Dante never stops sneering.
Words that Kill: A fun, goofy showdown with a true talking head.

It’s an unbelievably blunt story with even blunter dialogue, but at least it’s trying. I like all of its basic concepts and genuinely think it’s pretty funny, but it could have used a rewrite or two before making it to final draft. Dante’s an absolutely unlikable dumbass when the game starts, but as it goes on he actually grows into a better, more caring person in believable ways. It’s not an incredible arc, but it’s more than the series ever did with him before. Kat’s a more human female lead than any of the other women in the series, but she still gets captured by monsters, of course. Still, she’s got her own motivations and ambitions and her clever planning is essential to Dante and Vergil’s success. She’s not just a plot device or an exposition bot, and that’s a addition to the series. I mean, she DOES exposit plenty, but everyone here does. She does other things too.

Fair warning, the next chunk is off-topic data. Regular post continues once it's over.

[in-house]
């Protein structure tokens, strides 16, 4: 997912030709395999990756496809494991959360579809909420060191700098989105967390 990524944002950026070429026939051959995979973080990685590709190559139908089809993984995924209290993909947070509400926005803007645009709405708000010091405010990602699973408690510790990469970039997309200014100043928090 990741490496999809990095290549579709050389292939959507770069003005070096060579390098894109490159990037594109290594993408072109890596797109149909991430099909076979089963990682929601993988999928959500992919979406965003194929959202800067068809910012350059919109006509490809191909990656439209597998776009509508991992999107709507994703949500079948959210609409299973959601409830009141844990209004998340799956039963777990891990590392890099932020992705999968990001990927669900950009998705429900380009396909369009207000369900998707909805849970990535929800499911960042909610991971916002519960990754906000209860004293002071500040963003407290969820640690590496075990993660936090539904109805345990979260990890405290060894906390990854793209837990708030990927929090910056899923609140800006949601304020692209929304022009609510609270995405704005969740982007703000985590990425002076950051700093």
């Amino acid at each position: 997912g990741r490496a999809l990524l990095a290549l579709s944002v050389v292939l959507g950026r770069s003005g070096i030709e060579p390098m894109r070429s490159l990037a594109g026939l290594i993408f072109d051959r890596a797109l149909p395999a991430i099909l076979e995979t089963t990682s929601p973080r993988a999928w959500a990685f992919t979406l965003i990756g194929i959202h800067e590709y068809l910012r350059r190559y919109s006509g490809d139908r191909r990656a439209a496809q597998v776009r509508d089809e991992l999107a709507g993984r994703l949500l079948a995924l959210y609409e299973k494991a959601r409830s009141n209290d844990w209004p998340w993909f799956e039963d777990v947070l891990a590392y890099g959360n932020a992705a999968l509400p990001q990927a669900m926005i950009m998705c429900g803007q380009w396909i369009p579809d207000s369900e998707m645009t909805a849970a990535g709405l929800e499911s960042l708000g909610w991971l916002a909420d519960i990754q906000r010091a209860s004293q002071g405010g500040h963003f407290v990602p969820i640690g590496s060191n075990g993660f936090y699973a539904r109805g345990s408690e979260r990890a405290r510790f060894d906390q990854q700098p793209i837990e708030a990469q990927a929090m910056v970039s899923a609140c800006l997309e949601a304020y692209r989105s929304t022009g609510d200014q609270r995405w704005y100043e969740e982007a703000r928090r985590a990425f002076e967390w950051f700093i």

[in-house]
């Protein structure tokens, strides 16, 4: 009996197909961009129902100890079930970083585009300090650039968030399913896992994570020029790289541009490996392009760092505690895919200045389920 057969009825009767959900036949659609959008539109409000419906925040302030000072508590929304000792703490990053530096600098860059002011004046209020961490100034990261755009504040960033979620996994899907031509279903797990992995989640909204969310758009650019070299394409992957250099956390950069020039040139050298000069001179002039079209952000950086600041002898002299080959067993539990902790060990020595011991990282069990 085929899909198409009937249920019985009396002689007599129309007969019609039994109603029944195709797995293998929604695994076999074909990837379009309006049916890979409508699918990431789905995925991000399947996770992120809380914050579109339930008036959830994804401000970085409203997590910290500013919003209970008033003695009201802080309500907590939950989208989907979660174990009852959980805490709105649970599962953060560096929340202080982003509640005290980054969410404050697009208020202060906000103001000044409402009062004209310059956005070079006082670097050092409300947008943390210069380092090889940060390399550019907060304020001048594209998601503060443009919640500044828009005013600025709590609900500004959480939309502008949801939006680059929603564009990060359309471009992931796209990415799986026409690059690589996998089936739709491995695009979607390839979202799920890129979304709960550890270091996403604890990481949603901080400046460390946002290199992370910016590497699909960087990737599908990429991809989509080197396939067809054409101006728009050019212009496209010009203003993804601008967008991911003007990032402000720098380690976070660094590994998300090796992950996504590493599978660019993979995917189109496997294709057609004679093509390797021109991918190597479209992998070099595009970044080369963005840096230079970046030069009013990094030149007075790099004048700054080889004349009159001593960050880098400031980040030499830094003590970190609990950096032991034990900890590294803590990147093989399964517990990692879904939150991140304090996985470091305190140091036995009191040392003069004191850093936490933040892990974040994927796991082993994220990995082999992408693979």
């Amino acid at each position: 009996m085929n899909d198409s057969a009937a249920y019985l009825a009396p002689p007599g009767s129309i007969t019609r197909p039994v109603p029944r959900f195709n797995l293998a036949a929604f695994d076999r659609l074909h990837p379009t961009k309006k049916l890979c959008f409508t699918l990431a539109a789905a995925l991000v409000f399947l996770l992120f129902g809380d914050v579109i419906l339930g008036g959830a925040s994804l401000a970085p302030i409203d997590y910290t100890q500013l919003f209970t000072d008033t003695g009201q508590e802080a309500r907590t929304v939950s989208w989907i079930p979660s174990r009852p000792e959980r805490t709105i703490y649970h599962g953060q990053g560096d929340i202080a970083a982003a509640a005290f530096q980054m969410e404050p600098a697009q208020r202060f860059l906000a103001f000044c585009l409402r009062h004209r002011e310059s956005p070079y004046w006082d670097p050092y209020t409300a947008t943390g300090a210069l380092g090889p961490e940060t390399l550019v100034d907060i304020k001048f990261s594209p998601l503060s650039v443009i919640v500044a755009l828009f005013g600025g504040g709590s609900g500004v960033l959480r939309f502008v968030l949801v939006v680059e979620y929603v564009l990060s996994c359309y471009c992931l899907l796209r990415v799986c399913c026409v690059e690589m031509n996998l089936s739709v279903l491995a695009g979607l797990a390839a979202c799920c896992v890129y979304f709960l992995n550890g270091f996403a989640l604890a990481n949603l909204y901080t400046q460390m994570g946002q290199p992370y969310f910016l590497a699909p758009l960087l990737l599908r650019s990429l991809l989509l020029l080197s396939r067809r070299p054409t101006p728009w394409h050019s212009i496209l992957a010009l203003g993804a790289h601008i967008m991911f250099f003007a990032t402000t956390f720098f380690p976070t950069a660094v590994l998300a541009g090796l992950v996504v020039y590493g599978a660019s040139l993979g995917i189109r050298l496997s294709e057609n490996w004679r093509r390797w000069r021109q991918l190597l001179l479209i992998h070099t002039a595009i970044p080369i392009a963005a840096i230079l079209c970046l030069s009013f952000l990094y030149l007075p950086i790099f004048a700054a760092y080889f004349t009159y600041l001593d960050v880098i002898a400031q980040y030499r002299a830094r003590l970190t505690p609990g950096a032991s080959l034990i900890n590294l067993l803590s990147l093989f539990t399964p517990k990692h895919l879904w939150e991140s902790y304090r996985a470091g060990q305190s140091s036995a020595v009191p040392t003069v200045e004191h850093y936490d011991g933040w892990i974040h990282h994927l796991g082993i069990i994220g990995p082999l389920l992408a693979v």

Kat has the power to guide dumb idiots who get stuck in limbo.

The DmC reboot plays it straight more often than Devil May Cry 3 or 4 did, but it’s still a jokey game. Dante gets plenty of bad jokes in, we’re introduced to him early on floating naked through the air with a slice of pizza obscuring his junk, and he has a swear off with Futurama’s Slurm Queen. It was completely, utterly repulsive the first time I saw it; now, I laugh pretty hard. It may be going to far to say that the game as a whole is a work of satire, but its absurdities are intentional, and it’s endearingly stupid.

Presumably having caffeine for blood makes her rude.